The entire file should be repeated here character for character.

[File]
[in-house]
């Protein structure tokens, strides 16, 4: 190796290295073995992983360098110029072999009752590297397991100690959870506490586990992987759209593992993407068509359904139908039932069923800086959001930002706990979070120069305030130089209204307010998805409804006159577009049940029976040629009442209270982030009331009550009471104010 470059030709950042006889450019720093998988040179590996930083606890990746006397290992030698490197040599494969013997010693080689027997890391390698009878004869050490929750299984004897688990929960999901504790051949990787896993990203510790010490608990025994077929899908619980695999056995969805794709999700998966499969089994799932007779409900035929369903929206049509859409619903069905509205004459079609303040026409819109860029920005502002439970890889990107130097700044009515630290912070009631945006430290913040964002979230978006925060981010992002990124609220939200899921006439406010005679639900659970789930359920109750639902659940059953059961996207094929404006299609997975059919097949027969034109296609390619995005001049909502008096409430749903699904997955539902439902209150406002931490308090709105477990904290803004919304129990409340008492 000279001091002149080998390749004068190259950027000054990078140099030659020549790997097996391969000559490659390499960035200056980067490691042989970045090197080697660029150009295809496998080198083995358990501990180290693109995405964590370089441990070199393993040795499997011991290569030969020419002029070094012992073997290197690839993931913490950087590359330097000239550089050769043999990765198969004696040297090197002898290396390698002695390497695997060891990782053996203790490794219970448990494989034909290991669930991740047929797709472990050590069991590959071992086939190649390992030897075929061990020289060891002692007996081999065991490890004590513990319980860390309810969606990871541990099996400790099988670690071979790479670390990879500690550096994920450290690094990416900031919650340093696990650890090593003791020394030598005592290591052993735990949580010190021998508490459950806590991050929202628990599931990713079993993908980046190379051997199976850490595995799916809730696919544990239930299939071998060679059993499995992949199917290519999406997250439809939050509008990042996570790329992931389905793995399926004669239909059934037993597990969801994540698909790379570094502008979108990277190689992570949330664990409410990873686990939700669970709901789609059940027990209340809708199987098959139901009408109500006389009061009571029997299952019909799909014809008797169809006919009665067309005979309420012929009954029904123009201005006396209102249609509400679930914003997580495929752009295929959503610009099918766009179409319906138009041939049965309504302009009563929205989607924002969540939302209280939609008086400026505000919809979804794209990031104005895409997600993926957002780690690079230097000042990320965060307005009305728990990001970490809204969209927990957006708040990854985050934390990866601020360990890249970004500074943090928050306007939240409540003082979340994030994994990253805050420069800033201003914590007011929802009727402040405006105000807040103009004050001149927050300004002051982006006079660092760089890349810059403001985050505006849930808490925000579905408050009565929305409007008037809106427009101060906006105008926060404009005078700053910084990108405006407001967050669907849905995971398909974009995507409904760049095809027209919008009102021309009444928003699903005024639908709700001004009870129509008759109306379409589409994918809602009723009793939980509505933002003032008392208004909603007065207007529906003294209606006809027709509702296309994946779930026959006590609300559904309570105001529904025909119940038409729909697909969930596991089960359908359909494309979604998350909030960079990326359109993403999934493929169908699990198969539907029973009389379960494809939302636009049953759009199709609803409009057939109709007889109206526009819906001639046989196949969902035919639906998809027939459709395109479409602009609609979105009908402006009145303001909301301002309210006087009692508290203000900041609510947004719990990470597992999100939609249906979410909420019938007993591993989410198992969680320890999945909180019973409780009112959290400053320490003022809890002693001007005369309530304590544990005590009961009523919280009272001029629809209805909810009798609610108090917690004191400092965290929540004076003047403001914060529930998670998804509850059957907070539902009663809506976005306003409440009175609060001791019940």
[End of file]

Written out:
[in-house]
């Protein structure tokens, strides 16, 4: 190796290295073995992983360098110029072999009752590297397991100690959870506490586990992987759209593992993407068509359904139908039932069923800086959001930002706990979070120069305030130089209204307010998805409804006159577009049940029976040629009442209270982030009331009550009471104010 470059030709950042006889450019720093998988040179590996930083606890990746006397290992030698490197040599494969013997010693080689027997890391390698009878004869050490929750299984004897688990929960999901504790051949990787896993990203510790010490608990025994077929899908619980695999056995969805794709999700998966499969089994799932007779409900035929369903929206049509859409619903069905509205004459079609303040026409819109860029920005502002439970890889990107130097700044009515630290912070009631945006430290913040964002979230978006925060981010992002990124609220939200899921006439406010005679639900659970789930359920109750639902659940059953059961996207094929404006299609997975059919097949027969034109296609390619995005001049909502008096409430749903699904997955539902439902209150406002931490308090709105477990904290803004919304129990409340008492 000279001091002149080998390749004068190259950027000054990078140099030659020549790997097996391969000559490659390499960035200056980067490691042989970045090197080697660029150009295809496998080198083995358990501990180290693109995405964590370089441990070199393993040795499997011991290569030969020419002029070094012992073997290197690839993931913490950087590359330097000239550089050769043999990765198969004696040297090197002898290396390698002695390497695997060891990782053996203790490794219970448990494989034909290991669930991740047929797709472990050590069991590959071992086939190649390992030897075929061990020289060891002692007996081999065991490890004590513990319980860390309810969606990871541990099996400790099988670690071979790479670390990879500690550096994920450290690094990416900031919650340093696990650890090593003791020394030598005592290591052993735990949580010190021998508490459950806590991050929202628990599931990713079993993908980046190379051997199976850490595995799916809730696919544990239930299939071998060679059993499995992949199917290519999406997250439809939050509008990042996570790329992931389905793995399926004669239909059934037993597990969801994540698909790379570094502008979108990277190689992570949330664990409410990873686990939700669970709901789609059940027990209340809708199987098959139901009408109500006389009061009571029997299952019909799909014809008797169809006919009665067309005979309420012929009954029904123009201005006396209102249609509400679930914003997580495929752009295929959503610009099918766009179409319906138009041939049965309504302009009563929205989607924002969540939302209280939609008086400026505000919809979804794209990031104005895409997600993926957002780690690079230097000042990320965060307005009305728990990001970490809204969209927990957006708040990854985050934390990866601020360990890249970004500074943090928050306007939240409540003082979340994030994994990253805050420069800033201003914590007011929802009727402040405006105000807040103009004050001149927050300004002051982006006079660092760089890349810059403001985050505006849930808490925000579905408050009565929305409007008037809106427009101060906006105008926060404009005078700053910084990108405006407001967050669907849905995971398909974009995507409904760049095809027209919008009102021309009444928003699903005024639908709700001004009870129509008759109306379409589409994918809602009723009793939980509505933002003032008392208004909603007065207007529906003294209606006809027709509702296309994946779930026959006590609300559904309570105001529904025909119940038409729909697909969930596991089960359908359909494309979604998350909030960079990326359109993403999934493929169908699990198969539907029973009389379960494809939302636009049953759009199709609803409009057939109709007889109206526009819906001639046989196949969902035919639906998809027939459709395109479409602009609609979105009908402006009145303001909301301002309210006087009692508290203000900041609510947004719990990470597992999100939609249906979410909420019938007993591993989410198992969680320890999945909180019973409780009112959290400053320490003022809890002693001007005369309530304590544990005590009961009523919280009272001029629809209805909810009798609610108090917690004191400092965290929540004076003047403001914060529930998670998804509850059957907070539902009663809506976005306003409440009175609060001791019940």